Risks of cerebral palsy stem cell treatment

An expert panel of scientists and clinicians is warning people against going overseas for costly and unproven stem cell treatment for cerebral palsy.

A forum held in Sydney last night heard from leading researchers in the field and a parent who sought treatment in the United States for his young son.

The Cerebral Palsy Alliance estimates as many as 500 Australians have sought stem cell therapies overseas.

But the alliance last night urged families to hold out for the possibility that Australia will undertake its own clinical trials of the treatment as early as this year.

"We're very worried about families travelling overseas for treatment," Associate Professor Iona Novak, from the alliance, said.

"A lot of these stem cell tourism companies don't even describe what type of cells they're giving, so first we don't even know if they're human cells... so, of course, it is a very risky procedure.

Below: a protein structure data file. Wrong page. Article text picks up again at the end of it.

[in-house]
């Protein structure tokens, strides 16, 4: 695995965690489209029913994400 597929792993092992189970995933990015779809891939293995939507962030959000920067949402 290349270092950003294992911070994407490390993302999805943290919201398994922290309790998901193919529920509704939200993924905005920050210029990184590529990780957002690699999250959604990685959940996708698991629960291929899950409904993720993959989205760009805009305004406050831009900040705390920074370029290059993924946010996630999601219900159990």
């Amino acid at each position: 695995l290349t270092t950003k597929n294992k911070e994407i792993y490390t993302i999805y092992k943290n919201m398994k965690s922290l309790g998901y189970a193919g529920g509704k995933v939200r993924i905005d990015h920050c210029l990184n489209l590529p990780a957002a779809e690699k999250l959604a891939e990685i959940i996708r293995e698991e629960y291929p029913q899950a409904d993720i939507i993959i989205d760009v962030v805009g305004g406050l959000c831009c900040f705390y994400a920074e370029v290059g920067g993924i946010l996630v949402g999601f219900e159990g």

"There has been a couple of cases internationally of children actually dying from these treatments."

The alliance estimates a child in Australia is born with cerebral palsy every 15 hours, making it the most common disability in childhood.

The condition is caused by damage to the child's brain during pregnancy, birth or soon after.

It often leads to seizures, blindness, hearing loss and slower developmental growth.

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Risks of cerebral palsy stem cell treatment

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